Grit Means Getting Up Close and Personal With Failure

Click here to watch the TEDTalk that inspired this post.

Grit is the key to success, according to TED speaker Angela Lee Duckworth, and I don't think there are many people out there who'd disagree with her.

"Grit is having stamina," she told her audience. "Grit is living life like it's a marathon -- not a sprint."

Duckworth gave a pep talk worthy of any football locker room, filled with motivational phrases that would fit right in on a Pinterest Inspiration board.

The problem with grit, though, is that it has an ugly side. Grit means getting up close and personal with failure, over and over and over again. And failure? Well, most of us can only take it in small doses.

I got my own first taste of grit right after I graduated from college. I had earned a degree in Broadcast News from the University of Georgia. Armed with good grades, several internships, and stellar recommendations, I thought I'd be deluged with job offers.

I thought wrong.

Graduation Day came and went and I moved back home to my parents' house in Atlanta. So began the most ego-crushing six months of my life. I sent out dozens and dozens and dozens of resume tapes to television stations across the country. At first, I got no response. Several weeks later, responses flooded in... in the form of rejection letters. They came in an unending stream, and each one was like a punch to the gut.

My confidence in myself eroded, and I became consumed with doubt. Had I just wasted four years of my life learning the ins and outs of a career I'd never have? Was I not as good as I'd thought I was? Was the growing pile of rejection letters on my desk physical proof that I just didn't have what it took to report the news?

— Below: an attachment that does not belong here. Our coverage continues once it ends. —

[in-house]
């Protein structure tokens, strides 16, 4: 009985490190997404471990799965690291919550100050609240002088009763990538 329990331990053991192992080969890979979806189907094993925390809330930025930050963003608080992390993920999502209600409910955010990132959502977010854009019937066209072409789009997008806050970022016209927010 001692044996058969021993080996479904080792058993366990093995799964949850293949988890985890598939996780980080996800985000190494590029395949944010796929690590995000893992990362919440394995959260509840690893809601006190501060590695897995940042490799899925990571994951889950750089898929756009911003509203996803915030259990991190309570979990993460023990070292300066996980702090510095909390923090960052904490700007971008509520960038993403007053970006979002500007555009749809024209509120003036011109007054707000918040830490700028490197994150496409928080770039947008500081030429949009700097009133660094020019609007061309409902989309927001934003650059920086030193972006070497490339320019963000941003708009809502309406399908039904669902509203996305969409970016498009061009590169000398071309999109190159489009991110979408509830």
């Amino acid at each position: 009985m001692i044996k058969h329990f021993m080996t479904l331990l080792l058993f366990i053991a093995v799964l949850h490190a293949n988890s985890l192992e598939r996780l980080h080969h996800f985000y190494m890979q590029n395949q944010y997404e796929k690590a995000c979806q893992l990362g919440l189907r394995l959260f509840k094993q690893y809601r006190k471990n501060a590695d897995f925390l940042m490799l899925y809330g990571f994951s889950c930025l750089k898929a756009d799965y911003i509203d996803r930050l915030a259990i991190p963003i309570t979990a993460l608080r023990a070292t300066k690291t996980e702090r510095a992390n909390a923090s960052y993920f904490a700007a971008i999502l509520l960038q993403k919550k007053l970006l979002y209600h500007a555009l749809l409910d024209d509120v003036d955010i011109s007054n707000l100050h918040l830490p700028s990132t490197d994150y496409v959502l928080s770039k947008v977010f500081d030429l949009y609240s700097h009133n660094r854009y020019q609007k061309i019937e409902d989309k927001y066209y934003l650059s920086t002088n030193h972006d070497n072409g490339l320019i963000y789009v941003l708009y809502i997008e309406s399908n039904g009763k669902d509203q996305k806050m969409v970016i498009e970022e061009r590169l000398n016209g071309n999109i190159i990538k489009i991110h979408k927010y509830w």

I kept in touch with my fellow journalism graduates, and learned that after a few months, many of them had given up the search for a reporting job and instead landed positions at public relations firms and television station sales departments. While they were moving to exciting new cities and signing leases on apartments, I was working at a bookstore, living with my parents, and mailing endless resume tapes into a bottomless abyss of career doom.

At least, that's how I saw it at the time.

It took fully five months for me to get a single phone call, and even then it was sketchy. A news director in South Carolina thought he might have a position open at some point for a reporter. Although he didn't formally offer me a job, I basically hounded him with letters, phone calls and emails for the next month until he sighed deeply and told me I was hired -- I'm pretty sure now that I got the job simply because the poor man wanted to get me off his back.

I didn't know it at the time, but I had just shown the first signs of grit. I had taken hold of an idea by the teeth and would not, could not let it go. Since then, grit has become an integral part of my career. It has meant standing firm against relentless waves of failure, enduring 1,000 people saying no in order to find that one who says YES! Grit has taught me that no one will believe in me unless I firmly believe in myself.

I plan to teach my own children these lessons, but I've saved something that I think will be far more effective than any words I could say to them. It's a folder containing every rejection letter I've ever received. And let me tell you, there are hundreds of them. Each one represents a figurative slap in the face, but together, they compose a Grit File.

Grit means choosing a rocky and often seemingly impossible path. But I hope my kids will realize that what lies at the end of that path is well worth the struggle.

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